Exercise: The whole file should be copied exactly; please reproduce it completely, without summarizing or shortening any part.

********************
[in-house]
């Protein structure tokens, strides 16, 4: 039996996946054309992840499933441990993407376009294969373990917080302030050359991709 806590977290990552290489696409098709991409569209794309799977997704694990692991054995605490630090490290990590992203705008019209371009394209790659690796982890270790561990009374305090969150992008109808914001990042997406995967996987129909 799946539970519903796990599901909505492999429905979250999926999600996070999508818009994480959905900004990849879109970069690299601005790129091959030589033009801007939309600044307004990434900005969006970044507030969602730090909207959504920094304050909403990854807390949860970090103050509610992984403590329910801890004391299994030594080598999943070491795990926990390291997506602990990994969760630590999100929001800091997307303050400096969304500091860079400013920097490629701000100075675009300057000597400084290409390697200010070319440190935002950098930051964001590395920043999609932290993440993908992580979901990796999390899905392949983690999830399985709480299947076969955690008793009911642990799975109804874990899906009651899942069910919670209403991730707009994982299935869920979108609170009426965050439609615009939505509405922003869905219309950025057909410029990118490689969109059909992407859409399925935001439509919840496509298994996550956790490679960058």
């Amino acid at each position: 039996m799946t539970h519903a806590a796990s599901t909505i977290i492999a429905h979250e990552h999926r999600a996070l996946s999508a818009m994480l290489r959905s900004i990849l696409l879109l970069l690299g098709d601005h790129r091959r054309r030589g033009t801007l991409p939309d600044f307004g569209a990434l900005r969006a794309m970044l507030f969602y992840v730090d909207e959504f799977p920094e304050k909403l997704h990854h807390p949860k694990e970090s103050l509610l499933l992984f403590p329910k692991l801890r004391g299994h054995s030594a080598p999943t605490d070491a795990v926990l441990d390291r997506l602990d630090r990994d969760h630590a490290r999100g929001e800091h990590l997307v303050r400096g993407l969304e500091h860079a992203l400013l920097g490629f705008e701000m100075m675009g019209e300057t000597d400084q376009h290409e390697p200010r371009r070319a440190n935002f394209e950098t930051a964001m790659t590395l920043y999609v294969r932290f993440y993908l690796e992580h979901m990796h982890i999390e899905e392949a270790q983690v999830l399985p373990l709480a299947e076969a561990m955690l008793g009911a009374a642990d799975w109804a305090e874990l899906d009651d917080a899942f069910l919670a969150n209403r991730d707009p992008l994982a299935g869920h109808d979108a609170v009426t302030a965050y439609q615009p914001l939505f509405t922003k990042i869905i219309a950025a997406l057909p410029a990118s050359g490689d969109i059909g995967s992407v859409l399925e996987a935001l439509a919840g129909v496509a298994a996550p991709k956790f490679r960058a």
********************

[in-house]
């Protein structure tokens, strides 16, 4: 039996996946054309992840499933441990993407376009294969373990917080302030050359991709 806590977290990552290489696409098709991409569209794309799977997704694990692991054995605490630090490290990590992203705008019209371009394209790659690796982890270790561990009374305090969150992008109808914001990042997406995967996987129909 799946539970519903796990599901909505492999429905979250999926999600996070999508818009994480959905900004990849879109970069690299601005790129091959030589033009801007939309600044307004990434900005969006970044507030969602730090909207959504920094304050909403990854807390949860970090103050509610992984403590329910801890004391299994030594080598999943070491795990926990390291997506602990990994969760630590999100929001800091997307303050400096969304500091860079400013920097490629701000100075675009300057000597400084290409390697200010070319440190935002950098930051964001590395920043999609932290993440993908992580979901990796999390899905392949983690999830399985709480299947076969955690008793009911642990799975109804874990899906009651899942069910919670209403991730707009994982299935869920979108609170009426965050439609615009939505509405922003869905219309950025057909410029990118490689969109059909992407859409399925935001439509919840496509298994996550956790490679960058």
């Amino acid at each position: 039996m799946t539970h519903a806590a796990s599901t909505i977290i492999a429905h979250e990552h999926r999600a996070l996946s999508a818009m994480l290489r959905s900004i990849l696409l879109l970069l690299g098709d601005h790129r091959r054309r030589g033009t801007l991409p939309d600044f307004g569209a990434l900005r969006a794309m970044l507030f969602y992840v730090d909207e959504f799977p920094e304050k909403l997704h990854h807390p949860k694990e970090s103050l509610l499933l992984f403590p329910k692991l801890r004391g299994h054995s030594a080598p999943t605490d070491a795990v926990l441990d390291r997506l602990d630090r990994d969760h630590a490290r999100g929001e800091h990590l997307v303050r400096g993407l969304e500091h860079a992203l400013l920097g490629f705008e701000m100075m675009g019209e300057t000597d400084q376009h290409e390697p200010r371009r070319a440190n935002f394209e950098t930051a964001m790659t590395l920043y999609v294969r932290f993440y993908l690796e992580h979901m990796h982890i999390e899905e392949a270790q983690v999830l399985p373990l709480a299947e076969a561990m955690l008793g009911a009374a642990d799975w109804a305090e874990l899906d009651d917080a899942f069910l919670a969150n209403r991730d707009p992008l994982a299935g869920h109808d979108a609170v009426t302030a965050y439609q615009p914001l939505f509405t922003k990042i869905i219309a950025a997406l057909p410029a990118s050359g490689d969109i059909g995967s992407v859409l399925e996987a935001l439509a919840g129909v496509a298994a996550p991709k956790f490679r960058a």